! -- End Code For Single Click -->Skip to Main Content
Articles and other writings about Hong Kong cinema can be found in many publications. You can use Film & Television Literature Index to find articles or use the search box at the top of the page.
Want an easy way to keep up with the journal literature for a national or regional cinema? And you use a mobile device? You can install the BrowZine app and create a custom Bookshelf of your favorite journal titles. Then you will get the Table of Contents (ToCs) of your favorite journals automatically delivered to you when they become available. Once you have the ToC's you can download and read the articles you want.
You can get the app from the App Store or Google Play.
Don't own or use a mobile device? You can still use BrowZine! It's now available in a web version. You can get to it here. The web version works the same way as the app version. Find the journals you like, create a custom Bookshelf, get ToCs and read the articles you want.
The China‐US co‐production, Zhuang Zi Tests His Wife (1913), directed by Li Ming Wei, is claimed to be Hong Kong's earliest film. Li Min‐wei then established two influential film companies, Minxin (China Sun) in 1922 and Lianhua (United Photoplay Services) in 1930, both based in Hong Kong but distributing films widely throughout China. With the arrival of synchronized sound in the 1930s the Hong Kong industry produced films both in Mandarin for mainland China and in Cantonese for Hong Kong and the southern mainland province of Guangdong. Adaptations of opera and wu xia martial arts films combining elaborate swordfighting and fantasy, were popular during this early period. With the 1931 Japanese invasion of Manchuria and then Shanghai, the other key centre of film production in China, many filmmakers fled to Hong Kong where they worked on ‘national defence films’ until the 1941 Japanese invasion halted film production. ...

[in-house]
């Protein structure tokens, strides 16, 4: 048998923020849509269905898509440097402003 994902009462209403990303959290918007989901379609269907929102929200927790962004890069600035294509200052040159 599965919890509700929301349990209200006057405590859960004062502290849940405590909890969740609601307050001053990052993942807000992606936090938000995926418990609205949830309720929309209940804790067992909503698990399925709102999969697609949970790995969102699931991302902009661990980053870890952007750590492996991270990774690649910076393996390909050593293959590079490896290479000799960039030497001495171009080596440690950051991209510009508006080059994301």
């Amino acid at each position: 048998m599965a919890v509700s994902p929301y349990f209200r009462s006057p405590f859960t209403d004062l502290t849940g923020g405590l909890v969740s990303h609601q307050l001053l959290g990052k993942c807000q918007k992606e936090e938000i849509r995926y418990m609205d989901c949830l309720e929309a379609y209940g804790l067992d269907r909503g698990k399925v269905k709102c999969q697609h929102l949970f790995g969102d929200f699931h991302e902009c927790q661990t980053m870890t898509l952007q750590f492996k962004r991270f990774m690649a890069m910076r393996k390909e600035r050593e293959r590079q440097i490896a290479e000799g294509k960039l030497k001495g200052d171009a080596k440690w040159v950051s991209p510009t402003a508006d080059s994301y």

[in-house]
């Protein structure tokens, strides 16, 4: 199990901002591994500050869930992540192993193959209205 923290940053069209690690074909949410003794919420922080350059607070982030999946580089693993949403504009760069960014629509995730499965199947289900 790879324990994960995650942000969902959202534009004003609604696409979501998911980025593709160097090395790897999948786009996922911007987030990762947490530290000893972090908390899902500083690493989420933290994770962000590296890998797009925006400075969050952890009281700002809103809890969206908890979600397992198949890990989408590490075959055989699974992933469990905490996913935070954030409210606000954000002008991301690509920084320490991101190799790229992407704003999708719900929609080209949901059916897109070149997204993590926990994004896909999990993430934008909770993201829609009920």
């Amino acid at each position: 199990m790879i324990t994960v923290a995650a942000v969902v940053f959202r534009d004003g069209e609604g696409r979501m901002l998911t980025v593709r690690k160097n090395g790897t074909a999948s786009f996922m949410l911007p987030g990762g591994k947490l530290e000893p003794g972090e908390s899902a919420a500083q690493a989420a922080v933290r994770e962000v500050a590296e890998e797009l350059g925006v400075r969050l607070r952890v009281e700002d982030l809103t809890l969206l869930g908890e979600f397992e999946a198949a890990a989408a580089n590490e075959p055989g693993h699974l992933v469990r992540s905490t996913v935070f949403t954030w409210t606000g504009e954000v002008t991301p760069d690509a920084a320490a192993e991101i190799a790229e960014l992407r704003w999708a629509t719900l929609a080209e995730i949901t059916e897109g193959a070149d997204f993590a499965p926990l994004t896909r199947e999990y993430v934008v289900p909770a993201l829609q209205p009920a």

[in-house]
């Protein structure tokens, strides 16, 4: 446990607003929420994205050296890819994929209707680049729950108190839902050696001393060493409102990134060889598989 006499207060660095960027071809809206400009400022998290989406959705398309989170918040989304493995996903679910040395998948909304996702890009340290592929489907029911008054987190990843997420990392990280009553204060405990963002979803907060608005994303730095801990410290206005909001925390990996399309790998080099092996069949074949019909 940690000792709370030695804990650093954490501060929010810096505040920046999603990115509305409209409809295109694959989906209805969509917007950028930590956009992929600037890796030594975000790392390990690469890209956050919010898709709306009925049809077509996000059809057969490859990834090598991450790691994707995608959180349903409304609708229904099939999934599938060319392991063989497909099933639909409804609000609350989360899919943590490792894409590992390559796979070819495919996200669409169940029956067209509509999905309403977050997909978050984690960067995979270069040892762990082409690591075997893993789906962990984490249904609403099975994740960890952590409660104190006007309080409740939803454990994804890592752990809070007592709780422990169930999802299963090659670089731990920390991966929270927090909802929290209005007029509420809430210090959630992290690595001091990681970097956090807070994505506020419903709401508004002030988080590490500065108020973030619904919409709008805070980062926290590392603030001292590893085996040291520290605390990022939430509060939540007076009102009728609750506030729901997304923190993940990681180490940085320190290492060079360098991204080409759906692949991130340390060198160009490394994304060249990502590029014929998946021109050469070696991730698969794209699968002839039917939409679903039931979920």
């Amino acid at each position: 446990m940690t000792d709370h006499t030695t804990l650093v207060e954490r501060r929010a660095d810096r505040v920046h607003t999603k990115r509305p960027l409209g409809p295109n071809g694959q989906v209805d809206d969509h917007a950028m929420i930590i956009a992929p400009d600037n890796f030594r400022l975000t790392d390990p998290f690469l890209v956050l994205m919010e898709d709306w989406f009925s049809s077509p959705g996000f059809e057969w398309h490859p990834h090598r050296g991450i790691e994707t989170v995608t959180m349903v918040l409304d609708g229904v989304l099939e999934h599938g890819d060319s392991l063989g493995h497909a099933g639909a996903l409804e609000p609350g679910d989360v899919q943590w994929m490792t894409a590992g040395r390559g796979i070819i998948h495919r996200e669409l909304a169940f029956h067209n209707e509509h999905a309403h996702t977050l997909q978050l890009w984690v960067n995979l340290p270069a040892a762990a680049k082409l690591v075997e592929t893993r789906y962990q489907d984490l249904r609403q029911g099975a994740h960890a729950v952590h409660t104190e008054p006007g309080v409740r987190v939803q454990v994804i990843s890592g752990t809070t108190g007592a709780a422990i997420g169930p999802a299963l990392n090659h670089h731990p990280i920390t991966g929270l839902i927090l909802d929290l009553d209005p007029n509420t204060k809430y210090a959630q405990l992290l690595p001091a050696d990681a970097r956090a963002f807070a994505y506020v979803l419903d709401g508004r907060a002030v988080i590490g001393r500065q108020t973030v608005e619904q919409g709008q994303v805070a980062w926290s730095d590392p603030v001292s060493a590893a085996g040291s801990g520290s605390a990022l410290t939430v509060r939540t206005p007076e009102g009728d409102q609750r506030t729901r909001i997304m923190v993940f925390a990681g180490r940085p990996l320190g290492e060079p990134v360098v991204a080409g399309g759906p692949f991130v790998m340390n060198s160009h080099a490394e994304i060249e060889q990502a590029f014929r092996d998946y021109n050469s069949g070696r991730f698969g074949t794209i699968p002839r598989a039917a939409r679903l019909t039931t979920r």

In the period following World War II, Hong Kong became a home for filmmakers who had been accused of collaborating with the Japanese on the mainland as well as a further group of communist exiles fleeing persecution by the Kuomintang government. Employing this displaced talent, and continuing to exploit the expanding mainland market, the Hong Kong film industry thrived.
Kuhn, A., & Westwell, G. (2012). Hong Kong, film in. In A Dictionary of Film Studies. : Oxford University Press. Retrieved 13 May. 2021
This page is dedicated to Hong Kong cinema. To see more of the Chinese diaspora in filmmaking, click on other pages within this guide.
Find more Hong Kong film titles in the library's online catalog.